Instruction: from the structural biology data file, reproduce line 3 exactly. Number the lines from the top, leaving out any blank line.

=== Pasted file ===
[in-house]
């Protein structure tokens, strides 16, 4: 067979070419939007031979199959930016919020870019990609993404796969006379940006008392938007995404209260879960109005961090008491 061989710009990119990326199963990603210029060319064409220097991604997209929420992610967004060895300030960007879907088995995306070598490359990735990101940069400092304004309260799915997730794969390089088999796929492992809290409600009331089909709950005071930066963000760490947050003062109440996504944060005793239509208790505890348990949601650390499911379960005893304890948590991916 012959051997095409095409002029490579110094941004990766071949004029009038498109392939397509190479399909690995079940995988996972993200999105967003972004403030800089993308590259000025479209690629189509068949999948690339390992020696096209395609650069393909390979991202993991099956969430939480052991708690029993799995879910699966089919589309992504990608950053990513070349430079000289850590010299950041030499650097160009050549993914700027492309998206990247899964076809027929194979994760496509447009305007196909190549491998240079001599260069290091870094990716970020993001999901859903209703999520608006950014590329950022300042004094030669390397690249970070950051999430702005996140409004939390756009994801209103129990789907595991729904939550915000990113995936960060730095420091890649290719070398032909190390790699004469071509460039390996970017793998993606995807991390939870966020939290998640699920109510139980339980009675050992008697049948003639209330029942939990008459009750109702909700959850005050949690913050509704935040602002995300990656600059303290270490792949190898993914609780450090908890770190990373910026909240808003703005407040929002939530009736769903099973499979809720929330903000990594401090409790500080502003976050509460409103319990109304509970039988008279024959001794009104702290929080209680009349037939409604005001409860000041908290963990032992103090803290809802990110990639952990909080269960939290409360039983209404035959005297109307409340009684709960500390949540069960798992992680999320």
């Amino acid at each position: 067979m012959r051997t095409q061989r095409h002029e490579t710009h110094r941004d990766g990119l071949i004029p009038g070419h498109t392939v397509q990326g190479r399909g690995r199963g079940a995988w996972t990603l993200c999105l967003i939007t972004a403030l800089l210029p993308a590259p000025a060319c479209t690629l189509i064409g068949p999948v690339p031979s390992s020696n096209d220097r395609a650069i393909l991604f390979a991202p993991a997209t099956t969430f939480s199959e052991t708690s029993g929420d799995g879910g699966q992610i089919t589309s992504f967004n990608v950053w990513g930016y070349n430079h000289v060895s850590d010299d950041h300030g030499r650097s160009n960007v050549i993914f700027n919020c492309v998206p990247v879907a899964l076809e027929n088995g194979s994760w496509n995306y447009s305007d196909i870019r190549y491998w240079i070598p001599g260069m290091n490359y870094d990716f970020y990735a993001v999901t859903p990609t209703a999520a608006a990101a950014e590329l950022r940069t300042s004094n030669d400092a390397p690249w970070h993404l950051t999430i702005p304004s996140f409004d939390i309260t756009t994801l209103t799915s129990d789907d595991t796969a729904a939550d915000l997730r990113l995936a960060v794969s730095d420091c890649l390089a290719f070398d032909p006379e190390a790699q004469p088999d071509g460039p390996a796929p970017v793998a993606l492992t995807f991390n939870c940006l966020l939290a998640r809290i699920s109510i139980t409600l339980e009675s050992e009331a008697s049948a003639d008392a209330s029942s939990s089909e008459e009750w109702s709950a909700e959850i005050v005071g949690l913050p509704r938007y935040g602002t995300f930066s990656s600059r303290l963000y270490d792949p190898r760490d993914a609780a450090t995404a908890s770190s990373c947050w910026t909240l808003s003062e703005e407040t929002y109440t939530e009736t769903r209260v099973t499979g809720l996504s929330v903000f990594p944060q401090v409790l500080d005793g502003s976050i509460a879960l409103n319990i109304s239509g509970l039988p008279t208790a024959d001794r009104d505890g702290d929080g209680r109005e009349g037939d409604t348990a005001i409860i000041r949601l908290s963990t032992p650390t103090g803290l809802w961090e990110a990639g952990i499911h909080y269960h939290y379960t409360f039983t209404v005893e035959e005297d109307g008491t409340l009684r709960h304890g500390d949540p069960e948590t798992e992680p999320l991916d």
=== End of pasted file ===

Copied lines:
């Amino acid at each position: 067979m012959r051997t095409q061989r095409h002029e490579t710009h110094r941004d990766g990119l071949i004029p009038g070419h498109t392939v397509q990326g190479r399909g690995r199963g079940a995988w996972t990603l993200c999105l967003i939007t972004a403030l800089l210029p993308a590259p000025a060319c479209t690629l189509i064409g068949p999948v690339p031979s390992s020696n096209d220097r395609a650069i393909l991604f390979a991202p993991a997209t099956t969430f939480s199959e052991t708690s029993g929420d799995g879910g699966q992610i089919t589309s992504f967004n990608v950053w990513g930016y070349n430079h000289v060895s850590d010299d950041h300030g030499r650097s160009n960007v050549i993914f700027n919020c492309v998206p990247v879907a899964l076809e027929n088995g194979s994760w496509n995306y447009s305007d196909i870019r190549y491998w240079i070598p001599g260069m290091n490359y870094d990716f970020y990735a993001v999901t859903p990609t209703a999520a608006a990101a950014e590329l950022r940069t300042s004094n030669d400092a390397p690249w970070h993404l950051t999430i702005p304004s996140f409004d939390i309260t756009t994801l209103t799915s129990d789907d595991t796969a729904a939550d915000l997730r990113l995936a960060v794969s730095d420091c890649l390089a290719f070398d032909p006379e190390a790699q004469p088999d071509g460039p390996a796929p970017v793998a993606l492992t995807f991390n939870c940006l966020l939290a998640r809290i699920s109510i139980t409600l339980e009675s050992e009331a008697s049948a003639d008392a209330s029942s939990s089909e008459e009750w109702s709950a909700e959850i005050v005071g949690l913050p509704r938007y935040g602002t995300f930066s990656s600059r303290l963000y270490d792949p190898r760490d993914a609780a450090t995404a908890s770190s990373c947050w910026t909240l808003s003062e703005e407040t929002y109440t939530e009736t769903r209260v099973t499979g809720l996504s929330v903000f990594p944060q401090v409790l500080d005793g502003s976050i509460a879960l409103n319990i109304s239509g509970l039988p008279t208790a024959d001794r009104d505890g702290d929080g209680r109005e009349g037939d409604t348990a005001i409860i000041r949601l908290s963990t032992p650390t103090g803290l809802w961090e990110a990639g952990i499911h909080y269960h939290y379960t409360f039983t209404v005893e035959e005297d109307g008491t409340l009684r709960h304890g500390d949540p069960e948590t798992e992680p999320l991916d």